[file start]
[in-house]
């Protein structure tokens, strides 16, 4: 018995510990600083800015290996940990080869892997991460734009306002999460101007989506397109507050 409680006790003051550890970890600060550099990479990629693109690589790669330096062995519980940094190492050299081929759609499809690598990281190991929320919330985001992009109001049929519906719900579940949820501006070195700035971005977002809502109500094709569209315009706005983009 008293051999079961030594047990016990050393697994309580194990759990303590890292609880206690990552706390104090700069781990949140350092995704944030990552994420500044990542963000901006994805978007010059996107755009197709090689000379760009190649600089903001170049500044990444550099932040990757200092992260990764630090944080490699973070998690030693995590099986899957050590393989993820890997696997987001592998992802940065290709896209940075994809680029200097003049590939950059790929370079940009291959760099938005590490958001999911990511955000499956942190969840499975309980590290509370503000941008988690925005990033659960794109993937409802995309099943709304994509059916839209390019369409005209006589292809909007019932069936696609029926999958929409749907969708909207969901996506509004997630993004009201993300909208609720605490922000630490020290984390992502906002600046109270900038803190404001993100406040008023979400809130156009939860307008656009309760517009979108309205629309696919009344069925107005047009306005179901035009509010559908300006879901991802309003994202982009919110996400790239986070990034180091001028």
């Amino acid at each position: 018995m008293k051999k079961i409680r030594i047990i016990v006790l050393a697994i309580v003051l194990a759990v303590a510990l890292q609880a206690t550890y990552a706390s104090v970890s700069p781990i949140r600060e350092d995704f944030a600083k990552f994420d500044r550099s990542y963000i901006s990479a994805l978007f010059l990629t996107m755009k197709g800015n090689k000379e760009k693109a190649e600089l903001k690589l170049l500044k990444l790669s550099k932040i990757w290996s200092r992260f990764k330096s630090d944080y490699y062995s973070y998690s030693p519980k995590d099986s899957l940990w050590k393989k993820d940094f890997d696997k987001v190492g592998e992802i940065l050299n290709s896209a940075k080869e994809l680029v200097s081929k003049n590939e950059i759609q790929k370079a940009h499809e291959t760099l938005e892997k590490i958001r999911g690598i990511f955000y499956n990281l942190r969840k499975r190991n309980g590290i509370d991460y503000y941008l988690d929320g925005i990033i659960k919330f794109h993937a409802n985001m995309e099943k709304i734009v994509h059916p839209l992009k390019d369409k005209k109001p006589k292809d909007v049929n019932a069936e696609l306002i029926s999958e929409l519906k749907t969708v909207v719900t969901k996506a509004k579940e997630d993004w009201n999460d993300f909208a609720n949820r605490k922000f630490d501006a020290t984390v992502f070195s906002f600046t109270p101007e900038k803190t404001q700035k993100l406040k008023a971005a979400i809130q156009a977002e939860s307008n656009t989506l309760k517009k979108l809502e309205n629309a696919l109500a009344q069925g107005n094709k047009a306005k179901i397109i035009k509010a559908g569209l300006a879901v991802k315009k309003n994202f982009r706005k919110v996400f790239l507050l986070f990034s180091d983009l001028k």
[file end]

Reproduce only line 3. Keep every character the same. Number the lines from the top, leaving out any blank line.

């Amino acid at each position: 018995m008293k051999k079961i409680r030594i047990i016990v006790l050393a697994i309580v003051l194990a759990v303590a510990l890292q609880a206690t550890y990552a706390s104090v970890s700069p781990i949140r600060e350092d995704f944030a600083k990552f994420d500044r550099s990542y963000i901006s990479a994805l978007f010059l990629t996107m755009k197709g800015n090689k000379e760009k693109a190649e600089l903001k690589l170049l500044k990444l790669s550099k932040i990757w290996s200092r992260f990764k330096s630090d944080y490699y062995s973070y998690s030693p519980k995590d099986s899957l940990w050590k393989k993820d940094f890997d696997k987001v190492g592998e992802i940065l050299n290709s896209a940075k080869e994809l680029v200097s081929k003049n590939e950059i759609q790929k370079a940009h499809e291959t760099l938005e892997k590490i958001r999911g690598i990511f955000y499956n990281l942190r969840k499975r190991n309980g590290i509370d991460y503000y941008l988690d929320g925005i990033i659960k919330f794109h993937a409802n985001m995309e099943k709304i734009v994509h059916p839209l992009k390019d369409k005209k109001p006589k292809d909007v049929n019932a069936e696609l306002i029926s999958e929409l519906k749907t969708v909207v719900t969901k996506a509004k579940e997630d993004w009201n999460d993300f909208a609720n949820r605490k922000f630490d501006a020290t984390v992502f070195s906002f600046t109270p101007e900038k803190t404001q700035k993100l406040k008023a971005a979400i809130q156009a977002e939860s307008n656009t989506l309760k517009k979108l809502e309205n629309a696919l109500a009344q069925g107005n094709k047009a306005k179901i397109i035009k509010a559908g569209l300006a879901v991802k315009k309003n994202f982009r706005k919110v996400f790239l507050l986070f990034s180091d983009l001028k």